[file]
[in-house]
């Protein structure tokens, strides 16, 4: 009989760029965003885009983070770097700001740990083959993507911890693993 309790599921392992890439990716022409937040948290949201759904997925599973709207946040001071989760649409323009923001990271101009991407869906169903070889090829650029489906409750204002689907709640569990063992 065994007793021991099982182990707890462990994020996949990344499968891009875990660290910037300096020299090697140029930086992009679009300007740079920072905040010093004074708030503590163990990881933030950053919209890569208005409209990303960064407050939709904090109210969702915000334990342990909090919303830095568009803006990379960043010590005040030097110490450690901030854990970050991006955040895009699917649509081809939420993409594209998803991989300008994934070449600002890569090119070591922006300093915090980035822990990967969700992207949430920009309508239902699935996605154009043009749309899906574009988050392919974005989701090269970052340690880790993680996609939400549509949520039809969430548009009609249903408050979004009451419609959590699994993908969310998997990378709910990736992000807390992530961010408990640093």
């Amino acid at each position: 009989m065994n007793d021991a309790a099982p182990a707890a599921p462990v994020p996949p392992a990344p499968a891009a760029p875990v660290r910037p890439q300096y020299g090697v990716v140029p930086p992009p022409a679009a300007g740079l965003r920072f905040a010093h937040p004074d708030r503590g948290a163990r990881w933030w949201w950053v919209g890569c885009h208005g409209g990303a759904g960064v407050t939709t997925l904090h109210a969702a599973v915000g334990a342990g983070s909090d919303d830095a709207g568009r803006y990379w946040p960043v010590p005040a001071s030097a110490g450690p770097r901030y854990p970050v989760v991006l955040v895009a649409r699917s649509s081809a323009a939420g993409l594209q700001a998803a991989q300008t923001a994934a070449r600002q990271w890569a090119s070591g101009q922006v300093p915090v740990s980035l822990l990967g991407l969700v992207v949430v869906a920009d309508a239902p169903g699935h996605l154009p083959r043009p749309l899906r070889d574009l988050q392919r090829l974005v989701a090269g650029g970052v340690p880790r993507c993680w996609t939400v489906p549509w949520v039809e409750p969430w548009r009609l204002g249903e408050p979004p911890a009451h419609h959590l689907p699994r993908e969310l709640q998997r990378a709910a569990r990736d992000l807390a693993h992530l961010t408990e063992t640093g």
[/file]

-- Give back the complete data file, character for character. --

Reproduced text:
[in-house]
């Protein structure tokens, strides 16, 4: 009989760029965003885009983070770097700001740990083959993507911890693993 309790599921392992890439990716022409937040948290949201759904997925599973709207946040001071989760649409323009923001990271101009991407869906169903070889090829650029489906409750204002689907709640569990063992 065994007793021991099982182990707890462990994020996949990344499968891009875990660290910037300096020299090697140029930086992009679009300007740079920072905040010093004074708030503590163990990881933030950053919209890569208005409209990303960064407050939709904090109210969702915000334990342990909090919303830095568009803006990379960043010590005040030097110490450690901030854990970050991006955040895009699917649509081809939420993409594209998803991989300008994934070449600002890569090119070591922006300093915090980035822990990967969700992207949430920009309508239902699935996605154009043009749309899906574009988050392919974005989701090269970052340690880790993680996609939400549509949520039809969430548009009609249903408050979004009451419609959590699994993908969310998997990378709910990736992000807390992530961010408990640093």
């Amino acid at each position: 009989m065994n007793d021991a309790a099982p182990a707890a599921p462990v994020p996949p392992a990344p499968a891009a760029p875990v660290r910037p890439q300096y020299g090697v990716v140029p930086p992009p022409a679009a300007g740079l965003r920072f905040a010093h937040p004074d708030r503590g948290a163990r990881w933030w949201w950053v919209g890569c885009h208005g409209g990303a759904g960064v407050t939709t997925l904090h109210a969702a599973v915000g334990a342990g983070s909090d919303d830095a709207g568009r803006y990379w946040p960043v010590p005040a001071s030097a110490g450690p770097r901030y854990p970050v989760v991006l955040v895009a649409r699917s649509s081809a323009a939420g993409l594209q700001a998803a991989q300008t923001a994934a070449r600002q990271w890569a090119s070591g101009q922006v300093p915090v740990s980035l822990l990967g991407l969700v992207v949430v869906a920009d309508a239902p169903g699935h996605l154009p083959r043009p749309l899906r070889d574009l988050q392919r090829l974005v989701a090269g650029g970052v340690p880790r993507c993680w996609t939400v489906p549509w949520v039809e409750p969430w548009r009609l204002g249903e408050p979004p911890a009451h419609h959590l689907p699994r993908e969310l709640q998997r990378a709910a569990r990736d992000l807390a693993h992530l961010t408990e063992t640093g």